US traders can deposit funds without paying any fees at all and all other users pay just 0.5%. As we noted earlier - Coinbase charges 3.99% and Binance can go as high as 4% (country-specific). Withdrawals at eToro cost just $5.
Binance and Coinbase specialize exclusively in digital currencies. This is somewhat problematic, as you won't be able to create a diversified portfolio without opening an account with another platform. eToro, however, has you covered - as the platform not only supports cryptocurrencies but thousands of other financial instruments.
This includes commission-free stocks and ETFs from 17 international markets, alongside low-cost CFDs in the form of forex, indices, and commodities.
When it comes to safety, eToro is heavily regulated. This includes a license with the Financial Conduct Authority (FCA) in the UK, the Australian Securities and Investments Commission (ASIC), and the Cyprus Securities and Exchange Commission (CySEC). eToro is also approved by the SEC and the Financial Industry Regulatory Authority (FINRA).
By using Coinbase or Binance, the only way to diversify your cryptocurrency portfolio is to buy coins on an individual basis. This is both cumbersome and time-consuming. At eToro, you can invest in a full basket of different cryptocurrencies via a single trade.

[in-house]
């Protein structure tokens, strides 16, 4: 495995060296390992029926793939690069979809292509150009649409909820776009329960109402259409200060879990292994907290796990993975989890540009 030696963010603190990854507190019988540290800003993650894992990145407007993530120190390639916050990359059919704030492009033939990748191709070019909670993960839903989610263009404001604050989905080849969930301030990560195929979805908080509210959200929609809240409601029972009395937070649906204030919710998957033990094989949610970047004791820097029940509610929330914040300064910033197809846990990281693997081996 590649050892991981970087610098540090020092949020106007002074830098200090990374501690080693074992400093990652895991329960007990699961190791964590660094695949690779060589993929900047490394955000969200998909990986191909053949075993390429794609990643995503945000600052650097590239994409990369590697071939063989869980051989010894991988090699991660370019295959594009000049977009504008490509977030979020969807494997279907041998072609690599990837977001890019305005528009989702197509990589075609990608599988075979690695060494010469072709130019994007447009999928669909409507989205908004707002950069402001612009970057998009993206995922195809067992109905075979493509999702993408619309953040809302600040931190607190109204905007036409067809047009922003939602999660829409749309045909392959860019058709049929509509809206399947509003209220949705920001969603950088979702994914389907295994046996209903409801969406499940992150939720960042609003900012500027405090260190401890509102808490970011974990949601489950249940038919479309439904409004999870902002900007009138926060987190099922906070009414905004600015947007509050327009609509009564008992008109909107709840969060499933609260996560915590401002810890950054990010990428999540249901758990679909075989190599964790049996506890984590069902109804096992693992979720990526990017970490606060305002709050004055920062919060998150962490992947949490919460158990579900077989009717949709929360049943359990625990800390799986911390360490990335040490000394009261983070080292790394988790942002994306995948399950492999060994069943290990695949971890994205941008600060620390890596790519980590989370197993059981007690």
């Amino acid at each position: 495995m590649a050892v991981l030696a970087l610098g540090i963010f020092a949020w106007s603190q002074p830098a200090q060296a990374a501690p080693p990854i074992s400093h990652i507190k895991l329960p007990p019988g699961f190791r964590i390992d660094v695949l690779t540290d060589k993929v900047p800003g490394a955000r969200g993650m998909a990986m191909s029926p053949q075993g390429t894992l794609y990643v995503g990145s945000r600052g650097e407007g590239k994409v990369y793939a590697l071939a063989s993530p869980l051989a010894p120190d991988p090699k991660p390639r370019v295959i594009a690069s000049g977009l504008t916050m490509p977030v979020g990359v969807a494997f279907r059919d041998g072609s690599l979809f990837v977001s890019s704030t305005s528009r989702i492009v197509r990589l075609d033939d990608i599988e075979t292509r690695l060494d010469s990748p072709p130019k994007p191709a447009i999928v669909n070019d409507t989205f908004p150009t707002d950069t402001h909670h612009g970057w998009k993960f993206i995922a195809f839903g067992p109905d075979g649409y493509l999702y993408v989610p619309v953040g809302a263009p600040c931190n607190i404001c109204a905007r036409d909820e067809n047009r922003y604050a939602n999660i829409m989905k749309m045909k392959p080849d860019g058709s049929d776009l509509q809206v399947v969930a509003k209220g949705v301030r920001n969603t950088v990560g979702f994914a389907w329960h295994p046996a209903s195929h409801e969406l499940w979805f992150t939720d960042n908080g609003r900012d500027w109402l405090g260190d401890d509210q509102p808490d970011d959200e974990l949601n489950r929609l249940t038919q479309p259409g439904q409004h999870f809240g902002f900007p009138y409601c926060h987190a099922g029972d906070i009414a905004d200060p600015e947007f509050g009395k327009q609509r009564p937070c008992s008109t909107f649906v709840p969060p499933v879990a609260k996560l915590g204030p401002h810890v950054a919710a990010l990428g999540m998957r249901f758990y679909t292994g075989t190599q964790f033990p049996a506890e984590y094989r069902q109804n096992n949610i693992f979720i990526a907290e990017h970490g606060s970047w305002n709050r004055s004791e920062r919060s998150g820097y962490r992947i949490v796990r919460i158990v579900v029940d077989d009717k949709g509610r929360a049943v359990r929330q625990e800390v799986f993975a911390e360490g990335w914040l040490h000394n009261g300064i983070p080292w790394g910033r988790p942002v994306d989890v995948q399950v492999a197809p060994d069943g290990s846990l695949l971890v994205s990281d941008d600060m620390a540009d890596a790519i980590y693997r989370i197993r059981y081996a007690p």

The portfolio is weighted based on market capitalization, meaning it is representative of the wider digital currency industry. Most importantly, CryptoPortfolios are managed internally - meaning that the team at eToro will rebalance your basket of cryptocurrencies on your behalf.
The final icing on the cake with eToro is that the platform offers a Copy Trading tool. This allows you to actively day trade digital currencies without needing to do any research or place any orders.
Instead, once you have selected a cryptocurrency trader you like the look of, all ongoing positions will be reflected in your own portfolio. Nothing like this exists at either Binance or Coinbase.
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67% of retail investor accounts lose money when trading CFDs with this provider.
Past performance does not guarantee future results.